Photo: Activists protest trans healthcare crisis at NHS England headquarters in London on 4 December – @UTAW_uk_women
By Alex Rutherford
Since the start of the coronavirus pandemic in March 2020, transgender men seeking gender confirming surgery have faced severe delays at all stages of the process, with devastating effects on their physical and mental health. The pandemic has been used to excuse these delays, however this situation has actually been caused by a combination of poor planning, discrimination and outsourcing.
Although the NHS has a legal obligation to provide these surgeries, NHS Specialist Commissioning has historically outsourced them to a private contractor St Peter’s Andrology Centre in London. The normal waiting time from referral to the initial stage was one year; patients were told that they could expect to wait up to 6 months between stages.
In March 2020, the NHS withdrew its contract from St Peter’s Andrology Centre without any alternative provider in place, leaving hundreds in limbo. Some have now been left in an interim stage of their transition for as long as three years.
TransActual, a trans-led organisation whose primary aims are working to improve trans people’s experiences of healthcare, as well as legal recognition and improved media representation, told Workers Power that there are currently about 600 people on waiting lists for gender confirming surgery. Chay Brown, director of TransActual, estimates that at current rates it will take four years to clear this backlog.
Left in the dark
In the meantime, the lack of communication from the NHS is leaving many trans people feeling neglected and marginalised. NHS England waited more than a year before informing those who had been impacted that the St Peter’s contract had been terminated.
The delays are exacerbated by the refusal of the NHS to allow access to partial surgeries in the interim. While full female-to-male gender reassignment surgeries are highly complex and require specially trained surgeons, other surgical teams could perform some of the procedures in order to reduce waiting times.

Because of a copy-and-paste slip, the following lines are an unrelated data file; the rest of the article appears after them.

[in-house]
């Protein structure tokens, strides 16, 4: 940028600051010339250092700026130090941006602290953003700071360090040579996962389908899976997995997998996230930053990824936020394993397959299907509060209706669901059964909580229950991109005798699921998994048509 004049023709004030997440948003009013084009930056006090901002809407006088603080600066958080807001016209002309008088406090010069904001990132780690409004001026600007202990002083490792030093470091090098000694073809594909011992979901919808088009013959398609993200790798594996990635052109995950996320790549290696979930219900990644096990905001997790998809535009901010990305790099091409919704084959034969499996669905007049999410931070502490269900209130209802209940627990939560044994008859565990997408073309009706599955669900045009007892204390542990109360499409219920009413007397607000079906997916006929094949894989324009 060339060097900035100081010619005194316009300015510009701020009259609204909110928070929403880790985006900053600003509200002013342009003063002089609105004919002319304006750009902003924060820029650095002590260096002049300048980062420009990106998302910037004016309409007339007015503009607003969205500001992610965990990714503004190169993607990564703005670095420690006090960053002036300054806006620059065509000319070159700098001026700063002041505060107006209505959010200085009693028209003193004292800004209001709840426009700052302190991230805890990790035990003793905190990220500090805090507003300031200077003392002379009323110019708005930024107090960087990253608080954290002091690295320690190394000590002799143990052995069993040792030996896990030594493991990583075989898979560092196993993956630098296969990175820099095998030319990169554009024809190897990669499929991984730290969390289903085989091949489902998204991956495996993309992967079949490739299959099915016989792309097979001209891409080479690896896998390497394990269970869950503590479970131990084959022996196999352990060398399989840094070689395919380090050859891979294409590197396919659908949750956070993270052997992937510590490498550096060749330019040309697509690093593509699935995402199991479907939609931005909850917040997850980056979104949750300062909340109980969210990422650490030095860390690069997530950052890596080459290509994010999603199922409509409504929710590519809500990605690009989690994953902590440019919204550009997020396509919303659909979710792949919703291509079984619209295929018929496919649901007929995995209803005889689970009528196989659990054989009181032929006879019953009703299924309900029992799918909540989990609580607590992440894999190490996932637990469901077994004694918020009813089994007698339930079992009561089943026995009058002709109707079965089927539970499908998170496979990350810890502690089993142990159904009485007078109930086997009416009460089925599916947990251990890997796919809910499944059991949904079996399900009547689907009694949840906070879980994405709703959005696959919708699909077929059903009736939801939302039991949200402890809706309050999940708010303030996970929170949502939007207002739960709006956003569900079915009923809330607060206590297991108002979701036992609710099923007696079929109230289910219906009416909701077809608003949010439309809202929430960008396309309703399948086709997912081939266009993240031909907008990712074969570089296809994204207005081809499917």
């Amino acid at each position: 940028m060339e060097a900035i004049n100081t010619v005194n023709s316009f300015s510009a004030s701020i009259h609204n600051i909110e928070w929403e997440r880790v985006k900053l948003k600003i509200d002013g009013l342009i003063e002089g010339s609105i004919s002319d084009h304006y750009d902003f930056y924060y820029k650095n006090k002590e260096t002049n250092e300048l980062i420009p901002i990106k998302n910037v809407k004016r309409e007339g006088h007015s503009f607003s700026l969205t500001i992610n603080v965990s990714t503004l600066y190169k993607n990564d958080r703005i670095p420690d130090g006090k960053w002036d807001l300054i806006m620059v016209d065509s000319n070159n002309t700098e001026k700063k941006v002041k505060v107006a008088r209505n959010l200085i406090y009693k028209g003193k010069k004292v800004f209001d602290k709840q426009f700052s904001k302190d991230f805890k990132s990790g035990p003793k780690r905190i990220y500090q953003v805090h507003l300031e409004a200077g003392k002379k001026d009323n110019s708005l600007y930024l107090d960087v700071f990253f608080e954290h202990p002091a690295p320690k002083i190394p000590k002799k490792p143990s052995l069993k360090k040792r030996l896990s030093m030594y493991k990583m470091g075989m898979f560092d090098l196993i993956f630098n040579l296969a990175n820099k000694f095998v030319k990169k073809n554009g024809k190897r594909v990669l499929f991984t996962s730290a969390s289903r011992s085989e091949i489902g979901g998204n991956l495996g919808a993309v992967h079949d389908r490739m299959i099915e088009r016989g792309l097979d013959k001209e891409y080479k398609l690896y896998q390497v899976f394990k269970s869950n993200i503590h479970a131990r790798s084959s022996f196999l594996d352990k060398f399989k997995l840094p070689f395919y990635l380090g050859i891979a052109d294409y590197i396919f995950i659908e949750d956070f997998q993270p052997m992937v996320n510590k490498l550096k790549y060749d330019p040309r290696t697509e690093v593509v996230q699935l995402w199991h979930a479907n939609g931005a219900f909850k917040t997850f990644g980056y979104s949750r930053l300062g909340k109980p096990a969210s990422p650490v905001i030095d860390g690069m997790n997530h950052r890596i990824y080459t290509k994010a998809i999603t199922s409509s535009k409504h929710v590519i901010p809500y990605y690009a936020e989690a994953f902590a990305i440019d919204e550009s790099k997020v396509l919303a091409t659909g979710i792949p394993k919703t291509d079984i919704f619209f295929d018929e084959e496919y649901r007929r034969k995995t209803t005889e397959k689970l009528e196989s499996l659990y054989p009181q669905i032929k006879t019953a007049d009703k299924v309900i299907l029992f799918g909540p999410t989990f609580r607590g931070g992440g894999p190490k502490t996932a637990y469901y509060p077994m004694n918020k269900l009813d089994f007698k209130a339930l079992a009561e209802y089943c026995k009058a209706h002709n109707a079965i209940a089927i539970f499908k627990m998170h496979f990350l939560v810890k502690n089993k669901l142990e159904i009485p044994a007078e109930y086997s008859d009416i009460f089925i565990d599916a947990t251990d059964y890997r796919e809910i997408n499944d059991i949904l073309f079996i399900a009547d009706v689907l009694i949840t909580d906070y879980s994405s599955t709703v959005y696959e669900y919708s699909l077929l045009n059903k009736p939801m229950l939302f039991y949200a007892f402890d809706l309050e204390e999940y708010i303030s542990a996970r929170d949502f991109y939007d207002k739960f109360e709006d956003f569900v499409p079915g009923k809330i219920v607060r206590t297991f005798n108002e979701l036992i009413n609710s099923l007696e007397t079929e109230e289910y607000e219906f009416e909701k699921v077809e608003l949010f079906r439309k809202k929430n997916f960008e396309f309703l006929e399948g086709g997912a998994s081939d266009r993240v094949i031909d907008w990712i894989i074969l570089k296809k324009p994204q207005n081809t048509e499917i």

There are other horrifying consequences of this neglect. According to Stonewall, almost half of trans people have attempted suicide at least once and 55% have been diagnosed with depression. For those who have been left in limbo, mental health issues are very common and support has been utterly inadequate.
Many of those affected suffer with pain and require hourly medication in order to function, which can lead to addiction issues. There are also economic consequences – the uncertainty around when people might finally start being listed for surgery has caused many to be afraid to take sick leave, as they might need two months off work to recover following surgery. The recovery time can cause people to be afraid to move jobs or take on project-based temporary positions.
United in struggle
Discrimination in healthcare isn’t just a transgender issue – it affects the whole working class, particularly those who are disabled, women, ethnic minorities and LGBT+. Due to a decade of savage cuts and creeping privatisation that has taken place, many have spent years languishing on waiting lists for ‘non-urgent’ surgeries while their health slowly deteriorates.
Persistent low pay and horrendously long hours have led to 100,000 unfilled vacancies in the NHS. Linking the fight for higher pay and decent working conditions to the struggles of discriminated patients is vital to the fight for an NHS which provides quality healthcare for everyone.
The only way to do this is for the working class to stand in solidarity with our trans sisters and brothers and to struggle for a democratically managed healthcare system under the control of workers and patients. We must raise the following demands within our union branches and in the labour movement more broadly: